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YMMV: The Three Stooges

YMMV tropes that apply to the originals:

  • Anvilicious: From I'll Never Heil Again "The characters in this picture are all fictitious. Anyone resembling them is better off dead." Subtle.
  • Archive Panic: Ninety-seven shorts with the classic line-up, 190 total.
  • Base Breaker: The short Cuckoo in a Choo-Choo, hands down. This is the short in which Larry is playing a Marlon Brando-esque character who stole a passenger car off a moving train, just so his girlfriend's sister can get her rich drunken boyfriend Shemp to propose, because then they can get married. Unfortunately Shemp is in love with Carey the giant canary who exists only in his booze-sodden dreams, and who is played by some poor soul in an utterly hideous suit. And Moe is a railroad detective in love with Larry's girlfriend's sister (the one they want to get hitched to Shemp) who finds them and tries to get rid of Shemp so he can marry the sister. There is no middle ground on this one, every Stooges fan either thinks it's terrific or sees it as the worst thing they ever did.
  • Big Lipped Alligator Moment: In Ants in the Pantry, the short involved the Stooges trying to rid a house of pests (that they pre-infested to get business). Long story short, a mouse ends up crawling down the back of an unfortunate party guest, who promptly starts jumping and stomping in an attempt to get it out. The Stooges approach and, seeing a rhythm in the poor man's stomping, start clapping along and quickly start dancing, seemingly abandoning their search until the mouse reappears.
    • Tended to be a Running Gag, as anyone doing this could distract the boys. It could also be from singing.
  • Dude, Not Funny!: The short "Scheming Schemers". Shemp had died, so much of the film is recycled footage from "Vagabond Loafers" several years earlier. Moe and Larry have to carry the few minutes of new footage with Kenneth MacDonald while Shemp is ostensibly upstairs monkeying with the pipes. First, they recycled the pie fight from "Half-Wits Holiday", which saw the stroke that would weaken and eventually kill Curly. Secondly, after wrapping up the crook, the boys say, "Hey, where's Shemp?" and solemnly look heavenward. End with recycled footage of poor Shemp, stuck in a pipe cage.
  • Ear Worm: Watch "Punch Drunk", and you will get "Pop Goes The Weasel" embedded into your head!
    • Three words: Swinging. The. Alphabet. "B-A-bay, B-E-bee, B-I-bicky-bi, B-O bo, bicky-bi bo, B-U bu, bicky bi bo bu..."
    • There's also the song Larry and Curly play for Moe in Idiot's Deluxe in a two-man band including a trombone, a clarinet and a drum set, which is most unwelcome to Moe who is suffering from the after-effects of a nervous breakdown.
    • The song that Curly sings in "I Can Hardly Wait"
    "She was bread in old Kentucky, but she's only a crumb up heeeerree. She's knock-kneed, double-jointed, with a cauliflower ear."
  • Ensemble Darkhorse: Three words. Nyuk nyuk nyuk.
  • "Funny Aneurysm" Moment: Bedlam in Paradise, where Shemp has a nightmare that he dies and comes back as a ghost, was released just a few months before Shemp died in real life. Even more upsetting is that this was a re-release of their earlier film, Heavenly Daze with some new scenes added in; Daze starts out with Shemp already in Heaven, but Bedlam includes a scene that actually shows his character's death.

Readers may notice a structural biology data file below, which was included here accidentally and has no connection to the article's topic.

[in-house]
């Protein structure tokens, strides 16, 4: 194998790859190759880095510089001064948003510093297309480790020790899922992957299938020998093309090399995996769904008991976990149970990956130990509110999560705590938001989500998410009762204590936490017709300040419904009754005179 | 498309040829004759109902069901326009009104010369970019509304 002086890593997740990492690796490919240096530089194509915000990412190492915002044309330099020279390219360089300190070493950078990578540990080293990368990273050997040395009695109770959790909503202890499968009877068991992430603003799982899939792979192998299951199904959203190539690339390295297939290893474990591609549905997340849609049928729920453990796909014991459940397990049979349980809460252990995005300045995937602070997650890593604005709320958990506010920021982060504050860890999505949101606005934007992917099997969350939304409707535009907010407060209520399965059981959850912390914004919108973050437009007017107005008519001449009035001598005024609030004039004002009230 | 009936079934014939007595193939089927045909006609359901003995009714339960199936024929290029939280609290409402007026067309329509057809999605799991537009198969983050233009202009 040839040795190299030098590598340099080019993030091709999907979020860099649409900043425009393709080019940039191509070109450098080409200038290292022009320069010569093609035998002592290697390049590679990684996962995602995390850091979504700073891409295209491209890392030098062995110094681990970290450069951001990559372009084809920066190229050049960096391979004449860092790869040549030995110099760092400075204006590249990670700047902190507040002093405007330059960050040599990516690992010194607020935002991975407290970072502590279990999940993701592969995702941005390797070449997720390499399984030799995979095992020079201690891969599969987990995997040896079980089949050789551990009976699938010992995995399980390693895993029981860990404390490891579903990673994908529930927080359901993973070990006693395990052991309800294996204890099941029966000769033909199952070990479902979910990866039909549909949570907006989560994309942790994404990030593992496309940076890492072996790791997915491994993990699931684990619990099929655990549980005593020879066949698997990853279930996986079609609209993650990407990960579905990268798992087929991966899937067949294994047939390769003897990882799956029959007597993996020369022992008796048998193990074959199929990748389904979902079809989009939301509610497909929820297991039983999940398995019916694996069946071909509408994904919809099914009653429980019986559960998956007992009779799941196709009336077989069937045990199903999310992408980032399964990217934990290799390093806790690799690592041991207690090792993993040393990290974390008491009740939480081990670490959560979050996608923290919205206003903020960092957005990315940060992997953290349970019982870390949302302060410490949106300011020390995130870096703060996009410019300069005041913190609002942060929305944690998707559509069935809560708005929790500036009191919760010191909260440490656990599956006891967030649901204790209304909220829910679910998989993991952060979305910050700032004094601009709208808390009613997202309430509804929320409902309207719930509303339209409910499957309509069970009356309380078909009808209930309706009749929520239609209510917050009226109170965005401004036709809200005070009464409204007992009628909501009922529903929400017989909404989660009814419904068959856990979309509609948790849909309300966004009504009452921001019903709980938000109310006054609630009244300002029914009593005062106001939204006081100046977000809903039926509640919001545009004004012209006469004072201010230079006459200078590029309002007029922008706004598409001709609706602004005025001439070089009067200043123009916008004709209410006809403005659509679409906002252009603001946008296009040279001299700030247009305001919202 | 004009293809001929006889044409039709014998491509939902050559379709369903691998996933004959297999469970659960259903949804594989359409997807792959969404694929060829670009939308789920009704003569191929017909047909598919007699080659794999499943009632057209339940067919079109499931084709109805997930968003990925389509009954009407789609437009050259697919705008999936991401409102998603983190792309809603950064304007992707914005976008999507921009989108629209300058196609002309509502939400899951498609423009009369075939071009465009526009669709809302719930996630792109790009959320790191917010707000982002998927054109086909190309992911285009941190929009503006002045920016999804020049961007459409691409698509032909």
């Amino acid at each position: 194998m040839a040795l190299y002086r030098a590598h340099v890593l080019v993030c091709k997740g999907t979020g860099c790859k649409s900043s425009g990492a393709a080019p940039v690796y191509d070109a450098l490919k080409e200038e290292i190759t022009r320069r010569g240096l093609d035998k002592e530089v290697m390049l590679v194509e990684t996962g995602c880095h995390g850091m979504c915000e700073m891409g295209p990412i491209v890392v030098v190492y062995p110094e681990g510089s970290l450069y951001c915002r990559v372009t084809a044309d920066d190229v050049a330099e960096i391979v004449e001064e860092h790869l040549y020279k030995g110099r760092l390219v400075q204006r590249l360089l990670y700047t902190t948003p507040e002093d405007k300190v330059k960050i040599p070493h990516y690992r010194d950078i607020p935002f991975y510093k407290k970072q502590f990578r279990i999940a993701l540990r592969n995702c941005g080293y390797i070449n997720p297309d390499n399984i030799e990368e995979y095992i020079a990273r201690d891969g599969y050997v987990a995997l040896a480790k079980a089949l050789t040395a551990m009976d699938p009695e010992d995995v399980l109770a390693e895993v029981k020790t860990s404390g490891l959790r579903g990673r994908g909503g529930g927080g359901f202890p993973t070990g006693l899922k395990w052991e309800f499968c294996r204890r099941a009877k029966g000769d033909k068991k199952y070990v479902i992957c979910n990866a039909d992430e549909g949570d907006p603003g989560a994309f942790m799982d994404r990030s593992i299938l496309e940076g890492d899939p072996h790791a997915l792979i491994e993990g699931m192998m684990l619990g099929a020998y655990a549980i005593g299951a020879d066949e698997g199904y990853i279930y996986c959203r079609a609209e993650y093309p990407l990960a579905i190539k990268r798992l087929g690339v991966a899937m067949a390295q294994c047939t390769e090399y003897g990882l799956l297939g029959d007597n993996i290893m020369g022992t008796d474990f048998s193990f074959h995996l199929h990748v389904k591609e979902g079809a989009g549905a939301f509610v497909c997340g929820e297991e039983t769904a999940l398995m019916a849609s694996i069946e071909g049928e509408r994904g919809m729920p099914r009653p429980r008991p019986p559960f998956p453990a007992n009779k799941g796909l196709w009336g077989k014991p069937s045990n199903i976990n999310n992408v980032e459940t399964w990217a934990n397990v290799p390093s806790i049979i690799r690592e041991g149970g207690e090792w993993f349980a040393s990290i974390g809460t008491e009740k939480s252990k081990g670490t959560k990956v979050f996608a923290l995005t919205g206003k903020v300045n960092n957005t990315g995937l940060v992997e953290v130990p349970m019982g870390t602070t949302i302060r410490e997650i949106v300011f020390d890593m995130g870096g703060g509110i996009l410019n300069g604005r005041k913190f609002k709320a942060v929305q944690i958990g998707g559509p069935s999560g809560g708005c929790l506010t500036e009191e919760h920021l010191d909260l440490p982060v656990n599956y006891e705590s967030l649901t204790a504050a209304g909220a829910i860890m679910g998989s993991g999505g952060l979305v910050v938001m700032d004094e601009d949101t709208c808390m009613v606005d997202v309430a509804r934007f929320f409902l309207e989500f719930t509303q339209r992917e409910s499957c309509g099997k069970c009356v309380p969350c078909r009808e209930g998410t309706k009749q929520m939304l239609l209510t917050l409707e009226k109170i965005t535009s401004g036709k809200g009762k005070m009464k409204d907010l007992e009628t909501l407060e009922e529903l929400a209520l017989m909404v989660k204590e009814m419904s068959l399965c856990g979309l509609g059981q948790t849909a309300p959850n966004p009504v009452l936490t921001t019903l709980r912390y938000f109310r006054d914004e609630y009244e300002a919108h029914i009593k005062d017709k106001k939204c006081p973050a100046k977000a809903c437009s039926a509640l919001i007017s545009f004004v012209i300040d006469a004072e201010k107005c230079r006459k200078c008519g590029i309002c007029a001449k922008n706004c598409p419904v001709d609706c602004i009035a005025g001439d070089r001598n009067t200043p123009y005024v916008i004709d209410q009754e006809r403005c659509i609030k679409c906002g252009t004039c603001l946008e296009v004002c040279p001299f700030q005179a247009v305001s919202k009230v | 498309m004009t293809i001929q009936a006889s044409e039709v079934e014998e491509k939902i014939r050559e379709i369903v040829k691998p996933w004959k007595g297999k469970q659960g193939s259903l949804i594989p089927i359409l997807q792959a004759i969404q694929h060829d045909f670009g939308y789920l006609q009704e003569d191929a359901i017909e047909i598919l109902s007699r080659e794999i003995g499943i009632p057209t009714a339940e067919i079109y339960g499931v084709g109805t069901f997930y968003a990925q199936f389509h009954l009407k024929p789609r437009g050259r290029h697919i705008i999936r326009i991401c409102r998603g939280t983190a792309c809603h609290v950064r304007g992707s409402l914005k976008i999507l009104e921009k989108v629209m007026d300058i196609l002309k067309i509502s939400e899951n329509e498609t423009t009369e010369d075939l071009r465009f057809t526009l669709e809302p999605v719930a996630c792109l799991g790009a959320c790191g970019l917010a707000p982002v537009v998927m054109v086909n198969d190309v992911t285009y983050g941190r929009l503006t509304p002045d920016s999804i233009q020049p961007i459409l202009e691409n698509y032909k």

• Remember the Stooges' blatant disregard of gun safety in the shorts? In reality, Curly Howard accidentally shot himself in the ankle at age 13 while toying with a rifle. The injury was never properly treated, and caused him pain for the rest of his life. In some shorts where his bare legs are shown, one calf is noticeably thinner than the other.
  • Germans Love David Hasselhoff: The Three Stooges are fairly popular in Spanish speaking countries, where they are called "Los Tres Chiflados".
    • When it comes to the US, the Three Stooges are immensely huge in New England due to the fact that several New Englanders grew up with the Three Stooges playing every Sunday morning. Billy West and the Farrelly Brothers are amongst those New Englanders who have grown up with the Stooges and were influenced heavily by their comedic stylings.
  • Harsher in Hindsight: In "Oil's Well That Ends Well", Moe breaks the fourth wall and says to the audience, "I hate him!" referring to then-Stooge Joe Besser for laughs. Years later, during an interview, Moe revealed that he hated working with Joe, and wasn't the least bit charitable with his comments.
    • The short Heavenly Daze where Shemp dies and goes to heaven, particularly the parts where we see Moe and Larry mourn for him, is harsher in hindsight since Shemp would die for real in only a few short years.
  • Hilarious in Hindsight: When Curly was forced to retire, producer-director Jules White attempted to recruit Joe De Rita to take his place. Joe refused, however, because he believed that being associated with a low-class act like the Stooges would kill his career. Yes, this is the same man who would later happily accept a chance to become "Curly Joe".
    • In the short "Men in Black", a deranged hospital patient (played by Billy Gilbert) claims to see "great big giant green CANARIES!" . About two decades later, "Cuckoo on a Choo-Choo" is released (see Base Breaker above) and guess what a hallucinating Shemp is in love with?